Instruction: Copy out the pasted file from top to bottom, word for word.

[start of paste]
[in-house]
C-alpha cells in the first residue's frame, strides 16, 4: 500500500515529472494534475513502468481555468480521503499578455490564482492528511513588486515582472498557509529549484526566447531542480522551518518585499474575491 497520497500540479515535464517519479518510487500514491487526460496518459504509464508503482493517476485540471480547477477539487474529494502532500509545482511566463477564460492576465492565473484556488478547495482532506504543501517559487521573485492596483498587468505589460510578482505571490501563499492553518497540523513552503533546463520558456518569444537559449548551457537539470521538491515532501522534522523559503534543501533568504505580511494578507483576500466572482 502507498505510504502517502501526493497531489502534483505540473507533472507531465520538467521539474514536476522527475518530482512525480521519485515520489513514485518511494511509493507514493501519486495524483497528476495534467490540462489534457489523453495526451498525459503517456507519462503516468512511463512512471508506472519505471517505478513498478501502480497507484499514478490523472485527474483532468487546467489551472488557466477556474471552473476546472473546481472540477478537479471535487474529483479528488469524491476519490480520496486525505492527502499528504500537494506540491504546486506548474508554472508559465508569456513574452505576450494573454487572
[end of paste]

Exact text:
[in-house]
C-alpha cells in the first residue's frame, strides 16, 4: 500500500515529472494534475513502468481555468480521503499578455490564482492528511513588486515582472498557509529549484526566447531542480522551518518585499474575491 497520497500540479515535464517519479518510487500514491487526460496518459504509464508503482493517476485540471480547477477539487474529494502532500509545482511566463477564460492576465492565473484556488478547495482532506504543501517559487521573485492596483498587468505589460510578482505571490501563499492553518497540523513552503533546463520558456518569444537559449548551457537539470521538491515532501522534522523559503534543501533568504505580511494578507483576500466572482 502507498505510504502517502501526493497531489502534483505540473507533472507531465520538467521539474514536476522527475518530482512525480521519485515520489513514485518511494511509493507514493501519486495524483497528476495534467490540462489534457489523453495526451498525459503517456507519462503516468512511463512512471508506472519505471517505478513498478501502480497507484499514478490523472485527474483532468487546467489551472488557466477556474471552473476546472473546481472540477478537479471535487474529483479528488469524491476519490480520496486525505492527502499528504500537494506540491504546486506548474508554472508559465508569456513574452505576450494573454487572